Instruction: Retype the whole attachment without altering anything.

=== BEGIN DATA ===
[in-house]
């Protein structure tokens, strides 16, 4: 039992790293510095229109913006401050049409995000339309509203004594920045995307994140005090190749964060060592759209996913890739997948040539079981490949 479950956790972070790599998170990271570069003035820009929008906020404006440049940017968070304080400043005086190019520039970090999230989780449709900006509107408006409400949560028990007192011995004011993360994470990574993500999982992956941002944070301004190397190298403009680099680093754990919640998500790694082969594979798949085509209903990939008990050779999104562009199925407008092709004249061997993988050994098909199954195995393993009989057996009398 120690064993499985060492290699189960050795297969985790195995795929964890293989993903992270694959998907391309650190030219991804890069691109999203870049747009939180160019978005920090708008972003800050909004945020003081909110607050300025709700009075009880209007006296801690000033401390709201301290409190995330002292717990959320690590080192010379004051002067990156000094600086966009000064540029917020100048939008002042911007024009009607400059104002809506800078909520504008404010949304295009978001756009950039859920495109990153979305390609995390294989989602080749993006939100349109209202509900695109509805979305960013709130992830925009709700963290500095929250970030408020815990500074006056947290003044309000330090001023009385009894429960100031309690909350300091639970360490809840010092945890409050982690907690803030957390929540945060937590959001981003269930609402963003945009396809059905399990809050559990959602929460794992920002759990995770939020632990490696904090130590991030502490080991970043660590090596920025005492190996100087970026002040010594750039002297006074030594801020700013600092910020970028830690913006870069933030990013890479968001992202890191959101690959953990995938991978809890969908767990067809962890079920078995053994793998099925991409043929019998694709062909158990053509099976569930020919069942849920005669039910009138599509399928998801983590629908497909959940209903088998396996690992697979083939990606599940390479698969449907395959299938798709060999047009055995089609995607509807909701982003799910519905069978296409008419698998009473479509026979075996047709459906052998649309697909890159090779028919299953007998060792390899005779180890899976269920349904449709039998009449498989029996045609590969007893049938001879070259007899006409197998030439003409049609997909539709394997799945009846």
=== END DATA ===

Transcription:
[in-house]
């Protein structure tokens, strides 16, 4: 039992790293510095229109913006401050049409995000339309509203004594920045995307994140005090190749964060060592759209996913890739997948040539079981490949 479950956790972070790599998170990271570069003035820009929008906020404006440049940017968070304080400043005086190019520039970090999230989780449709900006509107408006409400949560028990007192011995004011993360994470990574993500999982992956941002944070301004190397190298403009680099680093754990919640998500790694082969594979798949085509209903990939008990050779999104562009199925407008092709004249061997993988050994098909199954195995393993009989057996009398 120690064993499985060492290699189960050795297969985790195995795929964890293989993903992270694959998907391309650190030219991804890069691109999203870049747009939180160019978005920090708008972003800050909004945020003081909110607050300025709700009075009880209007006296801690000033401390709201301290409190995330002292717990959320690590080192010379004051002067990156000094600086966009000064540029917020100048939008002042911007024009009607400059104002809506800078909520504008404010949304295009978001756009950039859920495109990153979305390609995390294989989602080749993006939100349109209202509900695109509805979305960013709130992830925009709700963290500095929250970030408020815990500074006056947290003044309000330090001023009385009894429960100031309690909350300091639970360490809840010092945890409050982690907690803030957390929540945060937590959001981003269930609402963003945009396809059905399990809050559990959602929460794992920002759990995770939020632990490696904090130590991030502490080991970043660590090596920025005492190996100087970026002040010594750039002297006074030594801020700013600092910020970028830690913006870069933030990013890479968001992202890191959101690959953990995938991978809890969908767990067809962890079920078995053994793998099925991409043929019998694709062909158990053509099976569930020919069942849920005669039910009138599509399928998801983590629908497909959940209903088998396996690992697979083939990606599940390479698969449907395959299938798709060999047009055995089609995607509807909701982003799910519905069978296409008419698998009473479509026979075996047709459906052998649309697909890159090779028919299953007998060792390899005779180890899976269920349904449709039998009449498989029996045609590969007893049938001879070259007899006409197998030439003409049609997909539709394997799945009846």